• Marriage of Convenience: Wai-Tung and Wei-Wei's marriage serve both as a way of Wei-Wei getting her green card, and Wai-Tung being able to live in peace with Simon, away from his grandkid-begging parents.
  • The Matchmaker: Wai-Tung's mother has signed him up for Taiwan's classiest matchmaking service in the hope of getting him married off as soon as possible. Wai-Tung tries to frustrate her by putting impossible requirements on the form (an opera singer with two PhDs who is 5'9" tall—which, Wai-Tung tells Simon, is above average by Chinese standards), but this backfires when he gets matched to a girl who almost meets the requirements (she only has one PhD and is only 5'8").
  • Men Can't Keep House: Averted. Wei-wei's place is a mess, while Simon and Wai-Tung's place is well-kept.
  • My Hovercraft Is Full of Eels: Simon can quite understand Chinese, but when he speaks it, he can sometimes say the opposite of what he means to say.
  • My Own Private "I Do": Of the "elope first, plan later" variety. Wai-Tung and Wei-Wei's marriage is a sham, so they just want to get the ceremony over with as quickly as possible by visiting a Justice of the Peace, but when they run into Mr. Gao's former Army driver at the celebratory dinner, he offers to organise the extravagant celebration Mr. and Mrs. Gao were hoping for; Wai-Tung is forced to go along with it since he worries that admitting the truth will give his father another stroke.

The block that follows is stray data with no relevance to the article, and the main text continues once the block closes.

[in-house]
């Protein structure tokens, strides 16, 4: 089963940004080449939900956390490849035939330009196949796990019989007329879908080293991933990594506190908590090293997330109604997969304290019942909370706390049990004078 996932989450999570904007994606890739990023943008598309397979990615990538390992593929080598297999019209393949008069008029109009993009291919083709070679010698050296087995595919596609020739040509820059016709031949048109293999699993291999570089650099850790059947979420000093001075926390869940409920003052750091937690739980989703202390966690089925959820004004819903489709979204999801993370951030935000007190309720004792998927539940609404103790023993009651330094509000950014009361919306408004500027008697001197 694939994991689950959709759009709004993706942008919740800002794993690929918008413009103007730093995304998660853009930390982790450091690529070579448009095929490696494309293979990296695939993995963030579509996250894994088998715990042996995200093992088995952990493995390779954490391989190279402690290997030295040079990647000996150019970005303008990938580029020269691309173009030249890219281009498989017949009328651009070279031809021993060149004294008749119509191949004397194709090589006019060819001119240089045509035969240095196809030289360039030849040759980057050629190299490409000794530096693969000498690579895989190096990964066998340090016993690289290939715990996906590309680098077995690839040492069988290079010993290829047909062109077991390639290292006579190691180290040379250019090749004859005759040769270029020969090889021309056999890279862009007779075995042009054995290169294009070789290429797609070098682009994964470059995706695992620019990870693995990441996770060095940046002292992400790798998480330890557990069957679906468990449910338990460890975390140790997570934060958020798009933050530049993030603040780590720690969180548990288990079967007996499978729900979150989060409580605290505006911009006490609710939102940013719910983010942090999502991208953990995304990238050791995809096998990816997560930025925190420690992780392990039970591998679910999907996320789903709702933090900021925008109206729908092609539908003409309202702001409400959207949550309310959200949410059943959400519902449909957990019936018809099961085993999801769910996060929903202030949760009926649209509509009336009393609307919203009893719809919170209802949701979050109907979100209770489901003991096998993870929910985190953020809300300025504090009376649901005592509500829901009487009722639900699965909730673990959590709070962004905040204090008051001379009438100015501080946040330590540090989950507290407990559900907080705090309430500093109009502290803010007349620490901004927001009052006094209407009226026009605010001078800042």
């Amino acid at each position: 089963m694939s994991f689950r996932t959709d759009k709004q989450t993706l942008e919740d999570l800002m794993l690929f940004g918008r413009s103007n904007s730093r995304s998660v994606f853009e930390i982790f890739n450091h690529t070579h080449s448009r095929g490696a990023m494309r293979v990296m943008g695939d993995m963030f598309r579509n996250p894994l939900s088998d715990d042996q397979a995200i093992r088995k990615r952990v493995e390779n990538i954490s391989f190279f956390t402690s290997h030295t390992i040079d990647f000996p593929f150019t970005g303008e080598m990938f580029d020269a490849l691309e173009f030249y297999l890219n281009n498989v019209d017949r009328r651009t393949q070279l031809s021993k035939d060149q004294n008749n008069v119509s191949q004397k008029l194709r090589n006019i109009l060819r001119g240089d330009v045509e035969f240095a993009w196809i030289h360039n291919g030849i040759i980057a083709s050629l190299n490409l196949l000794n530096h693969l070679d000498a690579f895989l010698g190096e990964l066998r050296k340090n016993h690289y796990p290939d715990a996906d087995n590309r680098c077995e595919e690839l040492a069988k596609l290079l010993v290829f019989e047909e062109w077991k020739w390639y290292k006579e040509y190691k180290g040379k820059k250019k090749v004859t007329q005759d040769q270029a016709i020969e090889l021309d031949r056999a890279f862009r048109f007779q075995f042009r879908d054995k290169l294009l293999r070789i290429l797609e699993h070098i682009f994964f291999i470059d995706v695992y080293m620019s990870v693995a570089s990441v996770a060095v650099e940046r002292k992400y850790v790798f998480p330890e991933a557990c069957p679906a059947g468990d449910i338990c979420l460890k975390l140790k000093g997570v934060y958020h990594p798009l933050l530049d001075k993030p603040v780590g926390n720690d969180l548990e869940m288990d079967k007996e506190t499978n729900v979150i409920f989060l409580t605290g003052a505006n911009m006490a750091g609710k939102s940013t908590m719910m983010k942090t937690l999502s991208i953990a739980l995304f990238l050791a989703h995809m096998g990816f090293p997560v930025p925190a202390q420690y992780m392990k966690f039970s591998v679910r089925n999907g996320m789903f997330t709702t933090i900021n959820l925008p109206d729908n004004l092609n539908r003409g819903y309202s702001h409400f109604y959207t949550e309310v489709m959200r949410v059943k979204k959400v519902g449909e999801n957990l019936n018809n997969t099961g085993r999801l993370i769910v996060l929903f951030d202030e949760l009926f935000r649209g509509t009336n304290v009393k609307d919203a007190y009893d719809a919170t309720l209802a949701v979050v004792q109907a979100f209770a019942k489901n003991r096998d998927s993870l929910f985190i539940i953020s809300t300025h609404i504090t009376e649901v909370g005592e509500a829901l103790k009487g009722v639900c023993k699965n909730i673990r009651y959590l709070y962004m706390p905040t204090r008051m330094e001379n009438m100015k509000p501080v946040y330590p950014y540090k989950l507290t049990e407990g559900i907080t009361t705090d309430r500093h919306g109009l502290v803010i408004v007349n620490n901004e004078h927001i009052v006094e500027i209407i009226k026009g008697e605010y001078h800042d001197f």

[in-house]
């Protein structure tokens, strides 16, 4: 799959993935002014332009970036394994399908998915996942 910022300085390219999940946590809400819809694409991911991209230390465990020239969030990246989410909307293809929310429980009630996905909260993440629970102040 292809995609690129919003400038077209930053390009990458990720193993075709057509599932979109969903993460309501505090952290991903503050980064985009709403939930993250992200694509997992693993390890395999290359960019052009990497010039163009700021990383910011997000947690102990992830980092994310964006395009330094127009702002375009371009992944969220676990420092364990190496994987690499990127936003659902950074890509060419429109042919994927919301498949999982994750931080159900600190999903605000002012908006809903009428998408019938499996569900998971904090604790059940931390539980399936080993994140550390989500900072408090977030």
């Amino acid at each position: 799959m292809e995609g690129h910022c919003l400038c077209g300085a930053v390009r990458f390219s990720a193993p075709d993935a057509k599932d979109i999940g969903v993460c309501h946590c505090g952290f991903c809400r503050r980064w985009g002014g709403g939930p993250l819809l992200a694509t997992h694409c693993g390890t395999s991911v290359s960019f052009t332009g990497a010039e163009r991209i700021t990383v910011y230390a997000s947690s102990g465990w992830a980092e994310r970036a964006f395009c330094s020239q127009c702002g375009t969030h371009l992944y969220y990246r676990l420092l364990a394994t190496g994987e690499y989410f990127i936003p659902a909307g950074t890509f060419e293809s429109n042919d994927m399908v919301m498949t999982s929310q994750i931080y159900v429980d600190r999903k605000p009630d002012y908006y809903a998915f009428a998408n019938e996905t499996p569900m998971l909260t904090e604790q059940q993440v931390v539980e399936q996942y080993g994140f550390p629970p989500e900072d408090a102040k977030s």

• "Not So Different" Remark: When Wai-tung agrees to go out on a date with a Chinese opera singer to get his parents off his back, all is going well until it turns out Wei-wei is the waitress at the restaurant they go to, and, believing Wai-Tung has been lying about being gay, tells him off and storms away. After Wai-tung and the opera singer leave, she reveals that she has also been lying to her parents—she has a white boyfriend.
  • Obfuscating Stupidity: Wai-tung's father. "I watch. I hear. I learn."
  • Oblivious Guilt Slinging: Mrs. Gao gifts Wei-Wei with a number of presents for her wedding, oblivious that Wei-Wei feels guilty accepting expensive and sentimental gifts for what's basically a sham marriage.